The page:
Lawmakers are already working to address the pay issue, though there is still hope of passing a short-term continuing resolution in time to avert a crisis. Sen. Ben Cardin, D-Md., has introduced a bill that would ensure furloughed workers receive their full salaries for the time they were forced to stay home, and that employees who have to work during the closures receive their back pay immediately after the shutdown ends (there was a delay following the last shutdown in October 2013).

A bipartisan team of House members from Northern Virginia has also taken up the cause. Reps. Don Beyer, D-Va., and Rob Wittman, R-Va., sent a letter to their House colleagues on Tuesday urging them to support legislation that would provide retroactive pay to all federal employees immediately after the government reopens. 

These efforts have a good chance of success, given Congress’ strong track record of granting retroactive...

Movement on Phased Retirement, Discussions of Automatically Escalating TSP Contributions and More

It’s been three years since the enactment of a law allowing federal employees the option of phased retirement, and almost a year since the date agencies could actually start offering the program. But not much has happened.

The tide may be slowly turning. Federal News Radio reports that the Environmental Protection Agency has started a program allowing most retirement-eligible, full-time employees to ease into retirement gradually (union members are an exception, since the agency is still reportedly in talks with the National Treasury Employees Union over the arrangement).

The Housing and Urban Development Department also has notified employees via the workplace social network Yammer that a partial retirement program is on the way, said spokesman Jerry Brown. The program is still being finalized and the department’s deputy secretary still has to sign off on it, so there has been no formal announcement. But employees can expect one soon, according to Brown.

Generally speaking, phased retirement allows eligible feds to work 20 hours per week, receiving half their pay as well as half their retirement annuity. Those employees who enter phased retirement must devote at least 20 percent of their work time, or about 8 hours a pay period...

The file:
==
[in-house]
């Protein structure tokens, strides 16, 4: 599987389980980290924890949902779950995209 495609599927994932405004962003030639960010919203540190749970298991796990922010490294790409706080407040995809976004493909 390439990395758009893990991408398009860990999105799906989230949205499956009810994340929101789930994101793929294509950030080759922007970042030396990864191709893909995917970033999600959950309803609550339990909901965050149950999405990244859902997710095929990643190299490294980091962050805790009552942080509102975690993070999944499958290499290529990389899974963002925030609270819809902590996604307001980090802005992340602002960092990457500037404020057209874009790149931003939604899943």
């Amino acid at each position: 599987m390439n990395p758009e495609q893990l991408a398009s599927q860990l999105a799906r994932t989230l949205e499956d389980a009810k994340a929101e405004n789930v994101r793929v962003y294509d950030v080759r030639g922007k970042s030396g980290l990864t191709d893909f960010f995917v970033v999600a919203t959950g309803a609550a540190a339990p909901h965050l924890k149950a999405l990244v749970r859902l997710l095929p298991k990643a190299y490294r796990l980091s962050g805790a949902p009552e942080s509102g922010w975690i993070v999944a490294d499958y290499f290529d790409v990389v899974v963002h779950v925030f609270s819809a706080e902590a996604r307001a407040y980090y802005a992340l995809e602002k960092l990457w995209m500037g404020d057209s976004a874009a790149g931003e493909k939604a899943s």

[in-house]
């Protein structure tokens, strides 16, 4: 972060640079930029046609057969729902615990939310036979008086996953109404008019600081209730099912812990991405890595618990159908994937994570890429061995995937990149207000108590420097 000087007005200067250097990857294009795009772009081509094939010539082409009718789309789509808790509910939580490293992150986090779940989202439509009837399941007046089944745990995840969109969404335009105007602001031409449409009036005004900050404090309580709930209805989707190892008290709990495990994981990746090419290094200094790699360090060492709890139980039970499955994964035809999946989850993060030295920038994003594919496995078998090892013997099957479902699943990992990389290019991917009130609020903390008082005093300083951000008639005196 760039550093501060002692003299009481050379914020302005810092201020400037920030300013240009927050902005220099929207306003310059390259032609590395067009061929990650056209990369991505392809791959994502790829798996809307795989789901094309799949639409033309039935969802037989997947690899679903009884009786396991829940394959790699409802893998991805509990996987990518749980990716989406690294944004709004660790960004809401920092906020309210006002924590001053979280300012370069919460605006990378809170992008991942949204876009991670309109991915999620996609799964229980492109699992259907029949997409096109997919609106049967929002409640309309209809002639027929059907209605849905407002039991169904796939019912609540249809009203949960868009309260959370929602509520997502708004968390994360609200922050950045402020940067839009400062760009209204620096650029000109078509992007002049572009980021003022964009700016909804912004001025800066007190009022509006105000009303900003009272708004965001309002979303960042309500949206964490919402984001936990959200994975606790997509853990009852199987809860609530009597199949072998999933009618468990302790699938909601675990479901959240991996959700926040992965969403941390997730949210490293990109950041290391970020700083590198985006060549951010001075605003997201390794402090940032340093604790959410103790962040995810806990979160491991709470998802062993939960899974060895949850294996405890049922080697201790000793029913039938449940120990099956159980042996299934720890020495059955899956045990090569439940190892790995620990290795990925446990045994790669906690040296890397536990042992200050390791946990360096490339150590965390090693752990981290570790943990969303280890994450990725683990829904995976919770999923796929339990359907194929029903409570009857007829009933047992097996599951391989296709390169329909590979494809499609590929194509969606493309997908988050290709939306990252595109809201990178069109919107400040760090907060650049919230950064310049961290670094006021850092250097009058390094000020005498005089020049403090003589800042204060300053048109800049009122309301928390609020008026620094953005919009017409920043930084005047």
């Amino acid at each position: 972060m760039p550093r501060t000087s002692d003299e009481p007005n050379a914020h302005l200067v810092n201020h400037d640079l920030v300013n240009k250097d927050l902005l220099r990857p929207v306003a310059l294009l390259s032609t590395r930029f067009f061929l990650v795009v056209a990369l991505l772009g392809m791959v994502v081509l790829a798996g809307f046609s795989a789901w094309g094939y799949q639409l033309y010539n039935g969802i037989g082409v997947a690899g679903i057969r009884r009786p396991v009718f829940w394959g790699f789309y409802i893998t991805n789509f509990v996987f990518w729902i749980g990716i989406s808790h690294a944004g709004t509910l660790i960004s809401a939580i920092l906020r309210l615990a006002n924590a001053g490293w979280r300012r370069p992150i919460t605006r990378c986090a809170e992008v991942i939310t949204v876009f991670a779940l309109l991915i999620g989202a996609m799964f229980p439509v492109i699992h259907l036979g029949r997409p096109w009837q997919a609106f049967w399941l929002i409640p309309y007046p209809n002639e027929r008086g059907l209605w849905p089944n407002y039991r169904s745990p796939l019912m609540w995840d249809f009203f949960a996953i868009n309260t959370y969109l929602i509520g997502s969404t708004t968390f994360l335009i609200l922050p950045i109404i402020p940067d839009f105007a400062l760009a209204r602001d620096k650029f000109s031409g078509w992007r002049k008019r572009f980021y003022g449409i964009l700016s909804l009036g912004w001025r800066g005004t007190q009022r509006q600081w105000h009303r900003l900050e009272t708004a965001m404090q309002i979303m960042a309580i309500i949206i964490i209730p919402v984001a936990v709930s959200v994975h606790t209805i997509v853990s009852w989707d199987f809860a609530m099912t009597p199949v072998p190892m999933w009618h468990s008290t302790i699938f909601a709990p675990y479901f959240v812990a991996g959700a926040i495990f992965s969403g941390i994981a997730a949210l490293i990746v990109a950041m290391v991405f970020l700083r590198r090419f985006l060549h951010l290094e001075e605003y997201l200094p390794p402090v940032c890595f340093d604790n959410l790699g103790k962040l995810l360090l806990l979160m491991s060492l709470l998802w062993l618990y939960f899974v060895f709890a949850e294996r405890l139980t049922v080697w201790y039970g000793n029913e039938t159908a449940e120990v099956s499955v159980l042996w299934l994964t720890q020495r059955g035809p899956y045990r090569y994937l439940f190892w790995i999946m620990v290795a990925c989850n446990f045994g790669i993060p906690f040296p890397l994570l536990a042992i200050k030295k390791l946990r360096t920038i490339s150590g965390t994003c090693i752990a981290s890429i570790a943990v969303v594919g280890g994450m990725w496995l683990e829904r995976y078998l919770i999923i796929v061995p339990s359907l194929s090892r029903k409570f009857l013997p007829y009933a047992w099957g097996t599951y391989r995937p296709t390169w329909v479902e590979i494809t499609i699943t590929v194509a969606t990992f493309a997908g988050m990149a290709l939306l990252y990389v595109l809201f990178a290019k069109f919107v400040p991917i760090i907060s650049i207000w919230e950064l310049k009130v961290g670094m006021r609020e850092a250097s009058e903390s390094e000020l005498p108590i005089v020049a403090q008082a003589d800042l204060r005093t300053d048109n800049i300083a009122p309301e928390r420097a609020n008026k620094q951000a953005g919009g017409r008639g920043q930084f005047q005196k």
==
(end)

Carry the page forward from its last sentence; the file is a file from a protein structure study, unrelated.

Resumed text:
TRICARE Fee Hikes, Government Shutdown Fears, Contractor Sick Leave, and More

Beginning Oct. 1, some TRICARE beneficiaries will see their enrollment fees increase slightly as part of the annual adjustment.

TRICARE Prime beneficiaries with single coverage will pay $4.68 more for their annual enrollment fee in fiscal 2016 – an increase from the current fee of $277.92 to $282.60. Those with family coverage will see an annual increase of $9.36, from the current fee of $555.84 to $565.20 in fiscal 2016. The yearly increase is based on the annual cost-of-living adjustment for retired military pay.

So who is not affected by the annual increase? Active-duty service members and their dependents do not pay for health care under TRICARE Prime. Surviving family members of those who died on active duty, and medically-retired service members and their dependents are exempt from enrollment fee increases as a result of a 2014 rule. And TRICARE for Life beneficiaries, the health care program for military retirees age 65 and older, do not pay annual enrollment fees.

Beneficiaries can pay their fees annually, monthly or quarterly. However, annual payments are not encouraged because TRICARE does not have a refund policy.

Prime enrollment fee increases aren’t the only TRICARE changes taking effect...